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ELD to thoroughly review what went wrong on Polling Day

[SINGAPORE] The Elections Department (ELD) on Monday (July 13) said it will conduct a thorough review of what went wrong on Polling Day last Friday that slowed down the voting process.

Long queues had formed at some polling stations from the morning, and polling hours were eventually extended from 8pm to 10pm so that all voters could cast their votes.

The ELD again apologised for the inconvenience caused to voters, especially to senior citizens, and acknowledged that measures put in place to protect the health of voters, candidates and officials had "reduced the efficiency voters were used to in previous elections".

Head of ELD Koh Siong Ling was responding to a forum letter published on Monday in The Straits Times. The writer, Mr Dennis Tan Seow Koon, said that he and his 89-year-old mother took about an hour to cast their votes at Jing Shan Primary School after they arrived there at about 9.30am.

This was in comparison with the less than 10 minutes he took in the 2015 general election, he wrote.

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Mr Koh wrote: "We will conduct a thorough review to understand what went wrong and why they happened, especially at some polling stations."

As part of precautions taken for the election held during the Covid-19 outbreak, the 8am to noon slot was reserved for seniors aged 65 years and above to minimise their interaction with younger voters.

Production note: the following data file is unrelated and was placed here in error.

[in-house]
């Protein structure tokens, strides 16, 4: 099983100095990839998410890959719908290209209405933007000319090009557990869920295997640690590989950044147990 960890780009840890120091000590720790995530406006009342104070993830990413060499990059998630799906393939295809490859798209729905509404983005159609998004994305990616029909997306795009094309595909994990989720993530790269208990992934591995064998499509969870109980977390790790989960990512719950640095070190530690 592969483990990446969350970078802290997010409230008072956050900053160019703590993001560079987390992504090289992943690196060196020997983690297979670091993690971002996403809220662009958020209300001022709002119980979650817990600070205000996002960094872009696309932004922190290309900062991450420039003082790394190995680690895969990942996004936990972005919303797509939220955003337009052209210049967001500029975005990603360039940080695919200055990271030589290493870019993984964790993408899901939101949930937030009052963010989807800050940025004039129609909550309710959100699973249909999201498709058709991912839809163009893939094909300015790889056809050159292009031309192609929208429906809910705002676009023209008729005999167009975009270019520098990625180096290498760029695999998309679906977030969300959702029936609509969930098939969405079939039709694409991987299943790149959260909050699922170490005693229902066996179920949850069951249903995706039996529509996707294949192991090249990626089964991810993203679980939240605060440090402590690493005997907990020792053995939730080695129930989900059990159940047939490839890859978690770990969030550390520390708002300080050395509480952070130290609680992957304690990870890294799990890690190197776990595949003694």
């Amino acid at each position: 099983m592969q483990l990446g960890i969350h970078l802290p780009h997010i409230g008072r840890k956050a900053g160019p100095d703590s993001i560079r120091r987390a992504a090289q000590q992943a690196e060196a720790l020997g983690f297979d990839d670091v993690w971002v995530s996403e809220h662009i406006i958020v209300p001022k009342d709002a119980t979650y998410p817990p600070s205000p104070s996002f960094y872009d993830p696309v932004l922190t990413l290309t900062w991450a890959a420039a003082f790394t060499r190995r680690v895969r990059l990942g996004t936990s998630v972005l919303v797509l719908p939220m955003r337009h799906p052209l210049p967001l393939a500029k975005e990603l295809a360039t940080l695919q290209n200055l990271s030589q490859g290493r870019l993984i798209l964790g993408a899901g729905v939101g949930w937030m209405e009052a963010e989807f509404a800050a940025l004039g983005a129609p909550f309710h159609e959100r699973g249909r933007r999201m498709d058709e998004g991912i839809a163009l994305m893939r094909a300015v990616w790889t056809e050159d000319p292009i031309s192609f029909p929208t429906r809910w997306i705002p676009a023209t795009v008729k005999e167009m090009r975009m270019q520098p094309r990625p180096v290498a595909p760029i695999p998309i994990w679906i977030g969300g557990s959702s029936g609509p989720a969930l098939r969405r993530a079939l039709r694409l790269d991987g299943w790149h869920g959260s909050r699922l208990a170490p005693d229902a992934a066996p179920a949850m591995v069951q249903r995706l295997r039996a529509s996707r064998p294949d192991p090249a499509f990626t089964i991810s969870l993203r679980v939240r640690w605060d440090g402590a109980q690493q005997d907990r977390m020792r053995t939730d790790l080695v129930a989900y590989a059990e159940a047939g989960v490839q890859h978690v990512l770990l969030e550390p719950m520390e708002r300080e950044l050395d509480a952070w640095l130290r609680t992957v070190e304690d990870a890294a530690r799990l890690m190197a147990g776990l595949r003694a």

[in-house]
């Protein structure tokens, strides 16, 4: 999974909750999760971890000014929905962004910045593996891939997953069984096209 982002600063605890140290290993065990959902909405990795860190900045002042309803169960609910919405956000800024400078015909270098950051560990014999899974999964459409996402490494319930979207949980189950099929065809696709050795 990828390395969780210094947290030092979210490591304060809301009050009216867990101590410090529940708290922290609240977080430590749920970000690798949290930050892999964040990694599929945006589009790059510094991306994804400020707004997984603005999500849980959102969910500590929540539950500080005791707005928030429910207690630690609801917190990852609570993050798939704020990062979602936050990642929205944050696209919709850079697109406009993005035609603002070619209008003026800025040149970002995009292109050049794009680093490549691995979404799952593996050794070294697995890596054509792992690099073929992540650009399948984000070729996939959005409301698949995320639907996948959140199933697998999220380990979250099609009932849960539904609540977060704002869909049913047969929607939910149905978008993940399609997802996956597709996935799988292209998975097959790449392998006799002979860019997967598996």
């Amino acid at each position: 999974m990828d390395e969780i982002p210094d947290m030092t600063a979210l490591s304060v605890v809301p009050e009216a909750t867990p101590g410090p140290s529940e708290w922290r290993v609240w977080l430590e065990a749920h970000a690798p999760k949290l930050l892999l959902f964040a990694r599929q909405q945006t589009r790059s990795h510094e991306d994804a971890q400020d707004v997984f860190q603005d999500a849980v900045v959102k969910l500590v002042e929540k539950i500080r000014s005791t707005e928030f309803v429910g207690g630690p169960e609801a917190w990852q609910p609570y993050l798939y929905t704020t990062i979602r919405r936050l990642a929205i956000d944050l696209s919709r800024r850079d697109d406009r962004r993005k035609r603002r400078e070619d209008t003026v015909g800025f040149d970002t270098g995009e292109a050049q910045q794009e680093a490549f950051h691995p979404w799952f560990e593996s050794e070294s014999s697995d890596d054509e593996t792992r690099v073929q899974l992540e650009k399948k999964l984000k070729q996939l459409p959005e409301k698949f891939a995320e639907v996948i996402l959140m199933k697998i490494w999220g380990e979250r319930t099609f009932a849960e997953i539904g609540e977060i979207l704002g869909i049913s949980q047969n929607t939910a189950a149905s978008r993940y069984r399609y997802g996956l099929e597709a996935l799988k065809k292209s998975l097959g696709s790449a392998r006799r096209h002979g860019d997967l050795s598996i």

Voters also had to put on disposable gloves and sanitise their hands before they were given polling cards at polling stations.

But such measures contributed to long queues at several stations, including Palm View Primary School in Sengkang, the Singapore University of Technology and Design and in Jurong East Street 32.

Mr Koh noted that the ELD had made adjustments to its processes on Polling Day "without compromising voter safety".

For instance, the requirement for voters to wear disposable gloves had added significantly to the time spent at polling stations. "Therefore, we did away with the need to don disposable gloves since voters would have sanitised their hands a few times," he said.

The queue situation did improve subsequently, he added, and 70 per cent of polling stations had queues of less than 20 voters by 2pm.

"But despite our best efforts, a number of polling stations continued to see long queues. We will also study why this is the case, and draw lessons for all polling stations in future," he said.

Mr Koh also acknowledged feedback given about the difficulty in navigating the layout of certain polling stations, and said the ELD "will certainly take this into account for future".

"We will definitely pay special attention to the needs of senior voters and make their voting experience a smooth and comfortable one," he added.

On Monday, the ELD also said it had apologised to 13 voters staying in hotels for their 14-day stay-home notice period who did not get to vote.

This was because their names were inadvertently omitted from the list submitted by Marina Bay Sands to ELD at 6.30pm on Polling Day.

The 13 voters will have their names restored to the registers of electors without penalty, said ELD in response to queries.

A total of 790 Singaporeans had cast their votes at Marina Bay Sands and JW Marriott Singapore South Beach, which were designated as special polling stations.

THE STRAITS TIMES

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